Legend of Zelda: A Link Between Worlds: Lorule rules

December 5, 2013


The Legend of Zelda: A Link Between Worlds is essentially a direct sequel to Link to the Past, set in the same world and with many callbacks to one of the finest games ever made. Many of the mechanics, such as the constant switching between Hyrule and another world — in this case the kingdom of Lorule (a bit of wordplay also made by The Wonderful 101, oddly) — make a return in some form or another, but Link Between Worlds adds some modern twists to the classic Zelda gameplay.

The obvious new trick in Link’s bag is the ability to merge into walls as a sort of living graffiti. This is useful for crossing chasms and slipping through narrow spaces Paper Mario-style, but it also has some surprising defensive uses as well. I find it amusing that the first Zelda title made specifically for the 3DS has becoming two-dimensional as its big gameplay hook,  but it works well once you get used to the fact that you can do it. In a brilliant artistic touch, the normally robust background music becomes tinny and flattened when you merge, helping to sell Link’s unusual physical condition. You can only stay merged for as long as your stamina meter holds out, but that is usually a pretty generous timer that replenishes fairly quickly.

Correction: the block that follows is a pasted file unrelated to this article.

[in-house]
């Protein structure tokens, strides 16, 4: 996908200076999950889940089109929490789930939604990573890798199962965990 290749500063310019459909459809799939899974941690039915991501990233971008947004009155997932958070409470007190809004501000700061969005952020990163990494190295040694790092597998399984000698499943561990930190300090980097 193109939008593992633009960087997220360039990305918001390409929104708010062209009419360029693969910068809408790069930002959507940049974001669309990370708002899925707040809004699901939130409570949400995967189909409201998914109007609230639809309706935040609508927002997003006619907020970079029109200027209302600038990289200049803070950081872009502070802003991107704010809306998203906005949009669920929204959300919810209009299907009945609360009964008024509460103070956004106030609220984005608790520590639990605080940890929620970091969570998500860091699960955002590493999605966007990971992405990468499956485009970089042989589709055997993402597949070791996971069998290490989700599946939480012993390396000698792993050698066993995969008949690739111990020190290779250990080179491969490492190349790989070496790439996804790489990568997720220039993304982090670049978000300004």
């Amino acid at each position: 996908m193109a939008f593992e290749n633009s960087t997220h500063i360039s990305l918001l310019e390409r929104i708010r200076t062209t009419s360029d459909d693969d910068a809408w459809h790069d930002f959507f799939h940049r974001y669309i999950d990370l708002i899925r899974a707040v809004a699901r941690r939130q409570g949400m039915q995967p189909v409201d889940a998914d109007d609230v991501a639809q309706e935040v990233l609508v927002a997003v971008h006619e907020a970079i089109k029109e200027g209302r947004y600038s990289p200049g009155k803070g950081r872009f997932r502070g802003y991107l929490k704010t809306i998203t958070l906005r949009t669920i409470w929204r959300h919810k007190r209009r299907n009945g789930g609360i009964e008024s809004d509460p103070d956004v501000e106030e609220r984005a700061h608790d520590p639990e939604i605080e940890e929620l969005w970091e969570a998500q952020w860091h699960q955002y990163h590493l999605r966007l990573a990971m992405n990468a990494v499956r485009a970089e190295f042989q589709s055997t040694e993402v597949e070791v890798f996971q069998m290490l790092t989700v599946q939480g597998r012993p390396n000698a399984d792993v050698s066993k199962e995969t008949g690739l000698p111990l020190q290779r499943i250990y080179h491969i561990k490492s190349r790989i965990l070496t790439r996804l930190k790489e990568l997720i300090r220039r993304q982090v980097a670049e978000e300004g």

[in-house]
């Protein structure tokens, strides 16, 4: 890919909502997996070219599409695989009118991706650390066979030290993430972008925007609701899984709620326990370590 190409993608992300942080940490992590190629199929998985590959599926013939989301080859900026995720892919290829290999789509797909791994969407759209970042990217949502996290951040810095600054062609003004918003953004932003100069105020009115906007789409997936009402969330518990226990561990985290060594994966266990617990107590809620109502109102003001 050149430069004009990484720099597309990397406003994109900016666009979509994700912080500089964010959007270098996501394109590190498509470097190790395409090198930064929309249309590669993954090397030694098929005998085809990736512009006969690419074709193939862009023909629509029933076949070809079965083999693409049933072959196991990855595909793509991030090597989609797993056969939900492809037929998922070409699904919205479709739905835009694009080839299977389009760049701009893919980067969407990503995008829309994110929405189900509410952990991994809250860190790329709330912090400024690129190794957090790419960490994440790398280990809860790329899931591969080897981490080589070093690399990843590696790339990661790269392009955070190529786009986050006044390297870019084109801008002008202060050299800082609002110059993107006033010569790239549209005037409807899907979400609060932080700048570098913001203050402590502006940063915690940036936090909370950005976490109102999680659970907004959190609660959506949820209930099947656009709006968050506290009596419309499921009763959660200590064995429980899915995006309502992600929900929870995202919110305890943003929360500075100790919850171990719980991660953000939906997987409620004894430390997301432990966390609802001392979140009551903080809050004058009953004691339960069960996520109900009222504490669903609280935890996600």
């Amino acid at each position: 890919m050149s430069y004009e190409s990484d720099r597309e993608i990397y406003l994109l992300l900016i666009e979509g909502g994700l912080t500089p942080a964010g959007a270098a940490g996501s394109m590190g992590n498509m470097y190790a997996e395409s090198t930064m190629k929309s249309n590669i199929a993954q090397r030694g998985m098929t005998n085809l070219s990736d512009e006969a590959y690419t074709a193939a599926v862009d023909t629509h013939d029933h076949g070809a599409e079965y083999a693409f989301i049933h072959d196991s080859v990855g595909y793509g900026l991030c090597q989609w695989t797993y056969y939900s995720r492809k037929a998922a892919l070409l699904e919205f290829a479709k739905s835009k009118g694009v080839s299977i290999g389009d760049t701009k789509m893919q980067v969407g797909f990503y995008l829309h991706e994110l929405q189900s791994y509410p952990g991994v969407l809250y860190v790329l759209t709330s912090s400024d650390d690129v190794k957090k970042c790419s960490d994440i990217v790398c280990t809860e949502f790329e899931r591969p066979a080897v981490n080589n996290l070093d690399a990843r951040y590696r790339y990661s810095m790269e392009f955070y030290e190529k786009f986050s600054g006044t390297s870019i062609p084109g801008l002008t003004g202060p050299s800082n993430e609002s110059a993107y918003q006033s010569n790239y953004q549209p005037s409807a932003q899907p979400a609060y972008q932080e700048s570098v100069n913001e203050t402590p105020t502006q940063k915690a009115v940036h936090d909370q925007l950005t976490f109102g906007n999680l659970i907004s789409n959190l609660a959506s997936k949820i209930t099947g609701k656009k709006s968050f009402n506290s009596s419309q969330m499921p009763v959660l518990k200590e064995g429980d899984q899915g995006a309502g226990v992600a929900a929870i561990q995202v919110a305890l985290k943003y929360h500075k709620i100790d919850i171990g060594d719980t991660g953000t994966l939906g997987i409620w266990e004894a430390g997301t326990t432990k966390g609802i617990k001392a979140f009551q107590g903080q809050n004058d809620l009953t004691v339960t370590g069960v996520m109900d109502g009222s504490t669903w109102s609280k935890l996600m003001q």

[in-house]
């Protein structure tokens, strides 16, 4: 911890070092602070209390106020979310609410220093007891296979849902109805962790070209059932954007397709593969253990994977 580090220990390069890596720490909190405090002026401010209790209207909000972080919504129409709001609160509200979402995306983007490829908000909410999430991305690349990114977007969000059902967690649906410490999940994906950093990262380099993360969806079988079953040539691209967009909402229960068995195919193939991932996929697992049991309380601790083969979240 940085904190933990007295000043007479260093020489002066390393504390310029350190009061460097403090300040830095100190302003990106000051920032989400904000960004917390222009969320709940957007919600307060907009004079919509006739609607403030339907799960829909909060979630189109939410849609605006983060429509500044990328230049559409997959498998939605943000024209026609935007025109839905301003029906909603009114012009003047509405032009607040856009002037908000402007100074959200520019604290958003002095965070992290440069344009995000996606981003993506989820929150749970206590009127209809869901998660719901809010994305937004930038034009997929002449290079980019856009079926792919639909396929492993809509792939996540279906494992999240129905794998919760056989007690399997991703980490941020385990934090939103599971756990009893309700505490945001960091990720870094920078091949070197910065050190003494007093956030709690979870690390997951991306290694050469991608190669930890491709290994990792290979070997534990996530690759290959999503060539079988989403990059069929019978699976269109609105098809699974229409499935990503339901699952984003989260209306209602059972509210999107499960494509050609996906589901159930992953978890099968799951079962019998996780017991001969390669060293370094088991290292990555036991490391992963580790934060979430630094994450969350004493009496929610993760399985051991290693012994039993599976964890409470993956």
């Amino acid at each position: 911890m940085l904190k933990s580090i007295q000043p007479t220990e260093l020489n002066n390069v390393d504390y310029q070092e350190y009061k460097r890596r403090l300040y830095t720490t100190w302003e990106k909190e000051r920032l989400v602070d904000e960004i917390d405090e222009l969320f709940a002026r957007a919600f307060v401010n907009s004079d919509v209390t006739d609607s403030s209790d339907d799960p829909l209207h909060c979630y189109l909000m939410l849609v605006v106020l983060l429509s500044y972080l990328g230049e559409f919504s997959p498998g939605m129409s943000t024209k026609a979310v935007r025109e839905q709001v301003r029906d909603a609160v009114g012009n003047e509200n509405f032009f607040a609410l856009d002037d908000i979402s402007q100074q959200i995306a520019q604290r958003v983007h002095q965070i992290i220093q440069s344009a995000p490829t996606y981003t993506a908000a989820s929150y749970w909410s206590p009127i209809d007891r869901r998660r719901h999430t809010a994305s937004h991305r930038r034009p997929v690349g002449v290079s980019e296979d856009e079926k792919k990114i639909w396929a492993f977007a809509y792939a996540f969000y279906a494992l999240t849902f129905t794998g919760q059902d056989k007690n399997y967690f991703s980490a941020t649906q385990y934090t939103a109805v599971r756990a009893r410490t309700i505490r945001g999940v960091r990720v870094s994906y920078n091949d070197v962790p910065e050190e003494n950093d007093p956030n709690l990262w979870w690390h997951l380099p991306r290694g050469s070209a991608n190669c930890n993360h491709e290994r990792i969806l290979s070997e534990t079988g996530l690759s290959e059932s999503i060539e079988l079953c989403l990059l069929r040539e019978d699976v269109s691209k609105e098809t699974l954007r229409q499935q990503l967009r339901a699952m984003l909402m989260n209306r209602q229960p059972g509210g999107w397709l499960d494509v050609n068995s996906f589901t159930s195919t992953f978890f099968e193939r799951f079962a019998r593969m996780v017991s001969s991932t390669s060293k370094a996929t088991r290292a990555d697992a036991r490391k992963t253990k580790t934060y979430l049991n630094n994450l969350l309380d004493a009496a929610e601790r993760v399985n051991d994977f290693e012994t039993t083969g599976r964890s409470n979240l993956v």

The stamina meter comes into play with the other, more risky innovation LBW makes to traditional Zelda play: renting items. While you can still occasionally find useful tools in dungeons, most of your toys (including series mainstays like the bow, boomerang and bombs) will be rented from an odd bunny-suited gentleman named Rovio. Using any one of these items reduces your stamina meter, but that’s the only other cost involved. You no longer have to worry about running out of bombs, arrows, magic or any other consumable, but the counter to that is that using any one item too often will leave you without access to all of your (stamina-using) items temporarily. The catch is that you can only use the items you rented until the next time you fall in battle, at which point they are all returned and you have to re-rent them. Being resurrected by a bottled fairy does not count against you, thankfully.